In the vein of posting memoization in different languages, i'd like to respond to @onebyone.livejournal.com with a non-language-changing C++ example.

First, a memoizer for single arg functions:

```
template <class Result, class Arg, class ResultStore = std::map<Arg, Result> >
class memoizer1{
public:
template <class F>
const Result& operator()(F f, const Arg& a){
typename ResultStore::const_iterator it = memo_.find(a);
if(it == memo_.end()) {
it = memo_.insert(make_pair(a, f(a))).first;
}
return it->second;
}
private:
ResultStore memo_;
};
```

Just create an instance of the memoizer, feed it your function and argument. Just make sure not to share the same memo between two different functions (but you can share it between different implementations of the same function).

Next, a driver functon, and an implementation. only the driver function need be public
int fib(int); // driver
int fib_(int); // implementation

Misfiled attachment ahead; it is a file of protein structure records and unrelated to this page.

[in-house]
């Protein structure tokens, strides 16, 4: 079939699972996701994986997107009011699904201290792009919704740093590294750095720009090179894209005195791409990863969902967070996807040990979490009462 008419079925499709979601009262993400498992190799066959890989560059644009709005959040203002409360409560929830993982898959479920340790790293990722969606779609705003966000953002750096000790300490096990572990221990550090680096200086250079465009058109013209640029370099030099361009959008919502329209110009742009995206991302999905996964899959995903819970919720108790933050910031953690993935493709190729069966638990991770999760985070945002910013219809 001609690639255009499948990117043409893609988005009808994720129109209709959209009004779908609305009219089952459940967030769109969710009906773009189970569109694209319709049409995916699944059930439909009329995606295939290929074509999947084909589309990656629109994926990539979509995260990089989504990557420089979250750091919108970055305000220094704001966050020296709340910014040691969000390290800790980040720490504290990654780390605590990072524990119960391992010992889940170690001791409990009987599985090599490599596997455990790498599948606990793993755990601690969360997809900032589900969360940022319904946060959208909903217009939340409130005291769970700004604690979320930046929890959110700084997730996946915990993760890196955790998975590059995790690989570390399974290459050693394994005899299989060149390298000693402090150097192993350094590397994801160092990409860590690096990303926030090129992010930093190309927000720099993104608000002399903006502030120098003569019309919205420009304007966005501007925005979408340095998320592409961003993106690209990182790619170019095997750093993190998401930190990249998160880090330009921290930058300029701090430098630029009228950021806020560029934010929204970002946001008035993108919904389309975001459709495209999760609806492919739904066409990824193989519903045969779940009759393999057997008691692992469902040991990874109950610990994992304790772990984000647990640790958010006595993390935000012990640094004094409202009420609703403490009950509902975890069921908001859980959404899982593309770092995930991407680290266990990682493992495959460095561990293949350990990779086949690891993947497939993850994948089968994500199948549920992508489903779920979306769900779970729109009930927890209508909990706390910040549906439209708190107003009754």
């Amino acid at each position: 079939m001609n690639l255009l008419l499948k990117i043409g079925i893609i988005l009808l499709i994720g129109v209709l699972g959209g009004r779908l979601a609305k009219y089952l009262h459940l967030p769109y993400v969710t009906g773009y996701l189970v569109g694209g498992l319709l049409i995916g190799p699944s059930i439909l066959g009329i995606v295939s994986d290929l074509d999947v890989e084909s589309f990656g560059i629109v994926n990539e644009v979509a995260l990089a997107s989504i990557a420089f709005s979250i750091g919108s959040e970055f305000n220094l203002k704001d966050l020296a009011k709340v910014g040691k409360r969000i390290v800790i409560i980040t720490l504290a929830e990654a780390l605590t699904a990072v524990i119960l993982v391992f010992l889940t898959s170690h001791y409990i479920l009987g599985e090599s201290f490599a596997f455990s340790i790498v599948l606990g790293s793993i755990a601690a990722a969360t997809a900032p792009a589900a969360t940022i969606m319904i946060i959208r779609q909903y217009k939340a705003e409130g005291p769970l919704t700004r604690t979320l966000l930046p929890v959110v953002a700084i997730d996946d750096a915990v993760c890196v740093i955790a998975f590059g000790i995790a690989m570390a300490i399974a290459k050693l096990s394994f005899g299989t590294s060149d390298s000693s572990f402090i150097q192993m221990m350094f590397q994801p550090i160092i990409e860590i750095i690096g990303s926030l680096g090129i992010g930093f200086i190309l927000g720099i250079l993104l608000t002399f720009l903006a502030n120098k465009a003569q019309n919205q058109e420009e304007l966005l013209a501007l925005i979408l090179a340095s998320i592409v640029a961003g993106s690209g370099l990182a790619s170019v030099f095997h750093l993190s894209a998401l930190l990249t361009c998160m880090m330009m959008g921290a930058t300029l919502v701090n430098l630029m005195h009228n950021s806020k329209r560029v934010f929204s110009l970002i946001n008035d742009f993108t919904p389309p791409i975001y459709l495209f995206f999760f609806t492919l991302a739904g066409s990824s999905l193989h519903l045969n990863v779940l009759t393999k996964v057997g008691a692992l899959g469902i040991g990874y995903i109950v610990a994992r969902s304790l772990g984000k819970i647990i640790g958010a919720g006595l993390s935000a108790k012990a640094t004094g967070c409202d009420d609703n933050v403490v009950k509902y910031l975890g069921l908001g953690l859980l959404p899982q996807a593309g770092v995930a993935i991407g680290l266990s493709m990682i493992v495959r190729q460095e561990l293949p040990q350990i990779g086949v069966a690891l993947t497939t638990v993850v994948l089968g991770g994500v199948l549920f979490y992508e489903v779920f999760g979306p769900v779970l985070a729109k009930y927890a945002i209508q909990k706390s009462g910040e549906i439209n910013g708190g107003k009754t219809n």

Implemented:

```
int fib_(int n){
++total_ops;
if(n == 0 || n == 1)
return 1;
else
return fib(n-1) + fib(n-2);
}
```

And the driver, to memoize

```
int fib(int n) {
static memoizer1<int,int> memo;
return memo(fib_, n);
}
```

Permalink showing output on codepad.org. Number of calls is measured to verify correctness. (insert unit test here...)

This only memoizes one input functions. Generalizing for multiple args or varying arguments left as an exercise for the reader.

`triangle`

function, however, isnotthe thrust of the question, which is really asking about a slightly more esoteric concept. Still, that's the best solution to the problem. So good, in fact, that it's already been suggested. – Jon Ericson♦ Dec 6 '11 at 5:41